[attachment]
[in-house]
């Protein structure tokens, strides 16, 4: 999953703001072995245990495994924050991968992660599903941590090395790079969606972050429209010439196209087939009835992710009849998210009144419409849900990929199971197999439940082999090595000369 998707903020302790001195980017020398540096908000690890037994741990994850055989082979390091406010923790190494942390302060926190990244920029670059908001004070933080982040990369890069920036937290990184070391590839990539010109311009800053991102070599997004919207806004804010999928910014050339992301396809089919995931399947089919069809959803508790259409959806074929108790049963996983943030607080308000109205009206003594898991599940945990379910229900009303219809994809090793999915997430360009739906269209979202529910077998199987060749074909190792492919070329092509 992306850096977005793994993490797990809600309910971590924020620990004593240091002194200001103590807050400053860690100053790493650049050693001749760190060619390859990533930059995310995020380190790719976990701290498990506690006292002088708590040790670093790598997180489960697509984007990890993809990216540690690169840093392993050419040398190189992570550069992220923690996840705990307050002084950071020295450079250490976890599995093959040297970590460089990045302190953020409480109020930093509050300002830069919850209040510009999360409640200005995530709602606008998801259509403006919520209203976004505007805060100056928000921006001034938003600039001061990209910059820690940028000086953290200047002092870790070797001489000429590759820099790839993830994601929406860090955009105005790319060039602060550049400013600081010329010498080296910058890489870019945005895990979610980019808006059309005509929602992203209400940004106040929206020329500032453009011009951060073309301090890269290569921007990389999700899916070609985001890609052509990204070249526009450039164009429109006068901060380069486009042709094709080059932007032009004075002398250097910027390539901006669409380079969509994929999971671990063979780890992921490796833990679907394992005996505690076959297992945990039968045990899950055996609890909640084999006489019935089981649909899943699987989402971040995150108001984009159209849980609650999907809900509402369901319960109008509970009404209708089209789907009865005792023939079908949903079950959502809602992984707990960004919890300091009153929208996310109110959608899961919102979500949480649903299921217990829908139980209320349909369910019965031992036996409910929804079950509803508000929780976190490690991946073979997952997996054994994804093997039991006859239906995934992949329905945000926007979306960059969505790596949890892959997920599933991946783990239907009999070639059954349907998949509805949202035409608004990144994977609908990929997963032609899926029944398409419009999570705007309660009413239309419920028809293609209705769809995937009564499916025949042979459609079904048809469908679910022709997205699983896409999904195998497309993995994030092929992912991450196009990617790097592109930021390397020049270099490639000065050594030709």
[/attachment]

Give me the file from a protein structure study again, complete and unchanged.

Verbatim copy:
[in-house]
């Protein structure tokens, strides 16, 4: 999953703001072995245990495994924050991968992660599903941590090395790079969606972050429209010439196209087939009835992710009849998210009144419409849900990929199971197999439940082999090595000369 998707903020302790001195980017020398540096908000690890037994741990994850055989082979390091406010923790190494942390302060926190990244920029670059908001004070933080982040990369890069920036937290990184070391590839990539010109311009800053991102070599997004919207806004804010999928910014050339992301396809089919995931399947089919069809959803508790259409959806074929108790049963996983943030607080308000109205009206003594898991599940945990379910229900009303219809994809090793999915997430360009739906269209979202529910077998199987060749074909190792492919070329092509 992306850096977005793994993490797990809600309910971590924020620990004593240091002194200001103590807050400053860690100053790493650049050693001749760190060619390859990533930059995310995020380190790719976990701290498990506690006292002088708590040790670093790598997180489960697509984007990890993809990216540690690169840093392993050419040398190189992570550069992220923690996840705990307050002084950071020295450079250490976890599995093959040297970590460089990045302190953020409480109020930093509050300002830069919850209040510009999360409640200005995530709602606008998801259509403006919520209203976004505007805060100056928000921006001034938003600039001061990209910059820690940028000086953290200047002092870790070797001489000429590759820099790839993830994601929406860090955009105005790319060039602060550049400013600081010329010498080296910058890489870019945005895990979610980019808006059309005509929602992203209400940004106040929206020329500032453009011009951060073309301090890269290569921007990389999700899916070609985001890609052509990204070249526009450039164009429109006068901060380069486009042709094709080059932007032009004075002398250097910027390539901006669409380079969509994929999971671990063979780890992921490796833990679907394992005996505690076959297992945990039968045990899950055996609890909640084999006489019935089981649909899943699987989402971040995150108001984009159209849980609650999907809900509402369901319960109008509970009404209708089209789907009865005792023939079908949903079950959502809602992984707990960004919890300091009153929208996310109110959608899961919102979500949480649903299921217990829908139980209320349909369910019965031992036996409910929804079950509803508000929780976190490690991946073979997952997996054994994804093997039991006859239906995934992949329905945000926007979306960059969505790596949890892959997920599933991946783990239907009999070639059954349907998949509805949202035409608004990144994977609908990929997963032609899926029944398409419009999570705007309660009413239309419920028809293609209705769809995937009564499916025949042979459609079904048809469908679910022709997205699983896409999904195998497309993995994030092929992912991450196009990617790097592109930021390397020049270099490639000065050594030709």